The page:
Tocotrienols are a class of vitamin E which modulates several mechanisms associated with cardioprotection, anti-cancer, anti-diabetic, and neuroprotection. Unlike other Vitamin E-like compounds, tocotrienols possess inimitable properties. Quite a lot of studies have determined the cardioprotective abilities of tocotrienols and have been shown to possess novel hypocholesterolemic effects together with an ability to reduce the atherogenic apolipoprotein and lipoprotein plasma levels. In addition, tocotrienol has been suggested to have an antioxidant, anti-thrombotic, and anti-tumor effect indicating that tocotrienol may serve as an effective agent in the prevention and/or treatment of cardiovascular disease and cancer. The bioactivity exhibited is due to the structural characteristics of tocotrienols. Rich sources of tocotrienols which include rice bran, palm oil, and other edible oils exhibit protective effect against cardiovascular disorders. The conclusions drawn from the early literature that vitamin E group of compounds provides an inevitable role in cardioprotection is sustained in many more recent studies.
Most clinical trials with vitamin E could not lower cholesterol and thus, have been deemed unsuccessful. Recently, tocotrienols, isomers of vitamin E have been found to lower LDL levels. To explore if tocotrienols could be the drug target for vitamin E, rabbits were kept on cholesterol diet for 60 days supplemented with tocotrienol-α, tocotrienol-δ, and tocotrienol-γ for the last 30 days. The serum cholesterol levels (in mmol/l) were 24.4 (tocotrienol-α), 34.9 (tocotrienol-δ), 19.8 (tocotrienol-γ) vs. 39.7 (control). Left ventricular function including aortic flow and developed pressure exhibited significantly improved recovery with tocotrienol-γ and -α, but not with tocotrienol-δ. The myocardial infarct size showed a similar pattern: 33% (tocotrienol-α), 23% (tocotrienol-γ), and 47% (tocotrienol-δ). To examine the molecular mechanisms of cardioprotective effects, gene expression profile was determined using Atlas 1.2/1.2II followed by determination of gene profiles using PedQuest 8.3 software. Based on genomic profiles, the following cholesterol-related proteins were examined: FABP, TGF-β (cholesterol suppresses TGF-β), ET-1 (increased by hypercholesterolemia), SPOT 14 (linked with hypercholesterolemia), and matrix metalloproteinase (MMP) 2 and MMP9 (cholesterol regulates MMP2 and MMP9 expression) in the heart. Consistent with the cardioprotective effects of tocotrienol-α and -γ, these two isomers reduced ET-1, decreased MMP2 and MM9, increased TGF-β and reduced SPOT 14, while tocotrienol-δ had no effects. The results of the present study demonstrate that the two isomers of tocotrienols, α and γ, render the hypercholesterolemic hearts resistant to ischemic reperfusion injury by lowering several hypercholesterolemic proteins including MMP2, MMP9, ET-1, and SPOT 14 and upregulating TGF-β.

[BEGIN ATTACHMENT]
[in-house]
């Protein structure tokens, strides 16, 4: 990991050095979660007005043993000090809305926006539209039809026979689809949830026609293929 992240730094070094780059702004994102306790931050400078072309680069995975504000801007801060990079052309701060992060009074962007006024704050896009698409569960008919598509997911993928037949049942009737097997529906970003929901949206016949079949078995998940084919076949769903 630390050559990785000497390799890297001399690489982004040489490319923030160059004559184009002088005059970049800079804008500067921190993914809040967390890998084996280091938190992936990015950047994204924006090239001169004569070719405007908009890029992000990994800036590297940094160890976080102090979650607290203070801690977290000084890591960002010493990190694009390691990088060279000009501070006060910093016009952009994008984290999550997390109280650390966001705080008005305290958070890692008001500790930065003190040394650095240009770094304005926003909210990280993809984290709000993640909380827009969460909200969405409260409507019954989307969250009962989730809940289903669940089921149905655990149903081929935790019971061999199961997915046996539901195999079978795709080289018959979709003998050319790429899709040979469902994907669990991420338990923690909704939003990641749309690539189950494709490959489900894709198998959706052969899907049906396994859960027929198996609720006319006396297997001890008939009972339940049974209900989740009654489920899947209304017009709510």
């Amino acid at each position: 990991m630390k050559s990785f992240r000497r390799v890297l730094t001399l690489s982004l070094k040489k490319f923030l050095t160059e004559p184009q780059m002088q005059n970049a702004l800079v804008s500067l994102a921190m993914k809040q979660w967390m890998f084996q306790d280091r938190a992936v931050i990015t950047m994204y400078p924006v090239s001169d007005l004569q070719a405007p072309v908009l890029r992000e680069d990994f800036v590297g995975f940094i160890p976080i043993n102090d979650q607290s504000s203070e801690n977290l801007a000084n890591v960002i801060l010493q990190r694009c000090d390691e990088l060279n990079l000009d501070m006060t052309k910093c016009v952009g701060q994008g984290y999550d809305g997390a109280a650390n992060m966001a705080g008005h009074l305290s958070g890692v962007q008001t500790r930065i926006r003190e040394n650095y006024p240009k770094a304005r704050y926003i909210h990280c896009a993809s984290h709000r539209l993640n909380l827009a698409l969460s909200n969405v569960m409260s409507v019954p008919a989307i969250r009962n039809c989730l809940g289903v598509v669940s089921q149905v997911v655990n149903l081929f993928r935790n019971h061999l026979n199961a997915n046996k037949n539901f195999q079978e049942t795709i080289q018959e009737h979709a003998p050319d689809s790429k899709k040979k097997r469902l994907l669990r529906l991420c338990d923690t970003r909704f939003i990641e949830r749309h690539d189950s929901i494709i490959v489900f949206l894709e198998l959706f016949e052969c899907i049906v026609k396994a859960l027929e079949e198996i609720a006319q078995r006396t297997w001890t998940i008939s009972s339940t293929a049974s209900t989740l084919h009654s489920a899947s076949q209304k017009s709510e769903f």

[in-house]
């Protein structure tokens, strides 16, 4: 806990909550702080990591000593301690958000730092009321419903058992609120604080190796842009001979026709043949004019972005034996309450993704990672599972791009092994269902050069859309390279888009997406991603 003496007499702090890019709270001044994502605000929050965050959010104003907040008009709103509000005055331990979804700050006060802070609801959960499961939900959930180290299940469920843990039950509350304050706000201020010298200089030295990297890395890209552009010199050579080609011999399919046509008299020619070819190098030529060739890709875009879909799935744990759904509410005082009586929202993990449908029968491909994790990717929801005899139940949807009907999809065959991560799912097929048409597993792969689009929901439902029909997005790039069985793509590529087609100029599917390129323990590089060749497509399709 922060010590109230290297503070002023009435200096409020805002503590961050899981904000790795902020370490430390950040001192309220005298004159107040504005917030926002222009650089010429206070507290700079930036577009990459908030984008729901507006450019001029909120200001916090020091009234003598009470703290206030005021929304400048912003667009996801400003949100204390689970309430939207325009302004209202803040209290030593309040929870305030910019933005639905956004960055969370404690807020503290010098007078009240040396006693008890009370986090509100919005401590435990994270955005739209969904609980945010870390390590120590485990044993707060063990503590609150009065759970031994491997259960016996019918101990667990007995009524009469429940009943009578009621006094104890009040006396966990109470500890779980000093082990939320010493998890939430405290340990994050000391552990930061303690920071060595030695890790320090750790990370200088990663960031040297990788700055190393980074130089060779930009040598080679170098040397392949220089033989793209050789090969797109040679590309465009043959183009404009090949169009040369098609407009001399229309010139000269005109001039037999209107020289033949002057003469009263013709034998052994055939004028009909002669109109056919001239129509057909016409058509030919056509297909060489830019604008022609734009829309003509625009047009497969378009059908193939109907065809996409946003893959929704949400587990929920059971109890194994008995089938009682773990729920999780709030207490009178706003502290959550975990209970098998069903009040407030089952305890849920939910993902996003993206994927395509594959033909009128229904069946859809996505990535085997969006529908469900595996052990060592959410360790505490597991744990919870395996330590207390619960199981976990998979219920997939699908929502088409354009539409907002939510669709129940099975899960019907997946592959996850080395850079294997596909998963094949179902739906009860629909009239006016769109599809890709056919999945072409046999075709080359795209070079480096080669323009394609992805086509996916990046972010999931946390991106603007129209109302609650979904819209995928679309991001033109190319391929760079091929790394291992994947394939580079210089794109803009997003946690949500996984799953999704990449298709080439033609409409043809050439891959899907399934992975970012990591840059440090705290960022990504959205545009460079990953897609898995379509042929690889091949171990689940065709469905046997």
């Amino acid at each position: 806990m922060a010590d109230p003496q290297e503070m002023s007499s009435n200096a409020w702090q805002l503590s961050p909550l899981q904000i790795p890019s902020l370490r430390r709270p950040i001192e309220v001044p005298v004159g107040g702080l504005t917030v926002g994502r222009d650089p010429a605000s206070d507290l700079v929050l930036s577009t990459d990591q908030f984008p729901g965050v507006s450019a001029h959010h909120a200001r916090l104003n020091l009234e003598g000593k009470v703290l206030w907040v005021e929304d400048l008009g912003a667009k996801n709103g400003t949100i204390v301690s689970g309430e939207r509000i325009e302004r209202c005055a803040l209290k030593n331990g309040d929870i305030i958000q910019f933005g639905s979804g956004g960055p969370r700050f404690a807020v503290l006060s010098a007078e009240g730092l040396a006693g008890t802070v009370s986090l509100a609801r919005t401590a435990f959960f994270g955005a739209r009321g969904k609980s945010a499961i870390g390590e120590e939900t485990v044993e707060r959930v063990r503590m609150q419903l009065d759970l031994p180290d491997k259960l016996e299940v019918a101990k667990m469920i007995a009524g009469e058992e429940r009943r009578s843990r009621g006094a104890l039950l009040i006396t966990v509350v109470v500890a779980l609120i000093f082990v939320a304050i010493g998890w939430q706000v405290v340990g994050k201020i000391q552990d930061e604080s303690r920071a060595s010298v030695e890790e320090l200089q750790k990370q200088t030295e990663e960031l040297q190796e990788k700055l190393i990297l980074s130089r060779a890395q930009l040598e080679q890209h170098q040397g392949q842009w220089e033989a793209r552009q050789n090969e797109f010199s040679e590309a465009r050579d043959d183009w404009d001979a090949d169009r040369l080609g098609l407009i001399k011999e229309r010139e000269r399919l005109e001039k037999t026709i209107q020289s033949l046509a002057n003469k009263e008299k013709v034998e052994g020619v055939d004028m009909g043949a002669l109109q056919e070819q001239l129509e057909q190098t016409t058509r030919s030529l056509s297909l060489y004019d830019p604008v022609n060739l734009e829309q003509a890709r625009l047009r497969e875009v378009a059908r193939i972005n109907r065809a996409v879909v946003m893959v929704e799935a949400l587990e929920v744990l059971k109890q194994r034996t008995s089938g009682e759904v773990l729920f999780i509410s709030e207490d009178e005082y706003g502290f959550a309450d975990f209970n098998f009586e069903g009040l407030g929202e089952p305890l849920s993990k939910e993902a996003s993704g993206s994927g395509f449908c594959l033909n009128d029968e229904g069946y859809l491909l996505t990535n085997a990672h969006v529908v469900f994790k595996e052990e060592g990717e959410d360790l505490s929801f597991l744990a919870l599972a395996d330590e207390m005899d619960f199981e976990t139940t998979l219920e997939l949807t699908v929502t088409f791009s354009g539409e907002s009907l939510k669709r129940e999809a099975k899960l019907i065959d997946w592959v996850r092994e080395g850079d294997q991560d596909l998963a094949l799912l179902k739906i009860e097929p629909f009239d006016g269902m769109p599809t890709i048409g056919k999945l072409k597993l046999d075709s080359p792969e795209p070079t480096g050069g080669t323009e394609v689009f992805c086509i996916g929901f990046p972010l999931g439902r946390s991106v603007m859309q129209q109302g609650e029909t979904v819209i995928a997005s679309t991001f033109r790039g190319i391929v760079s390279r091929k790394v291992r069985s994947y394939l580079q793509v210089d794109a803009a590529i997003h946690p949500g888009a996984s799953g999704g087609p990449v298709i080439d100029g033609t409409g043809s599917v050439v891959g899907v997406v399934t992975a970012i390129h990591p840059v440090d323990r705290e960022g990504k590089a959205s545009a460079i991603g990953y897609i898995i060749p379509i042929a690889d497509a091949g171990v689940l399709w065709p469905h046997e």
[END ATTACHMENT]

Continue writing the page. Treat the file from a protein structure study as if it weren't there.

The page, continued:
Introduction: Tocotrienols (T3) and tocopherols (T), both members of the natural vitamin E family have unique biological functions in humans. T3 are detected in circulating human plasma and lipoproteins, although at concentrations significantly lower than α-tocopherol (α-T). T3, especially α-T3 is known to be neuropotective at nanomolar concentrations and this study evaluated the postprandial fate of T3 and α-T in plasma and lipoproteins.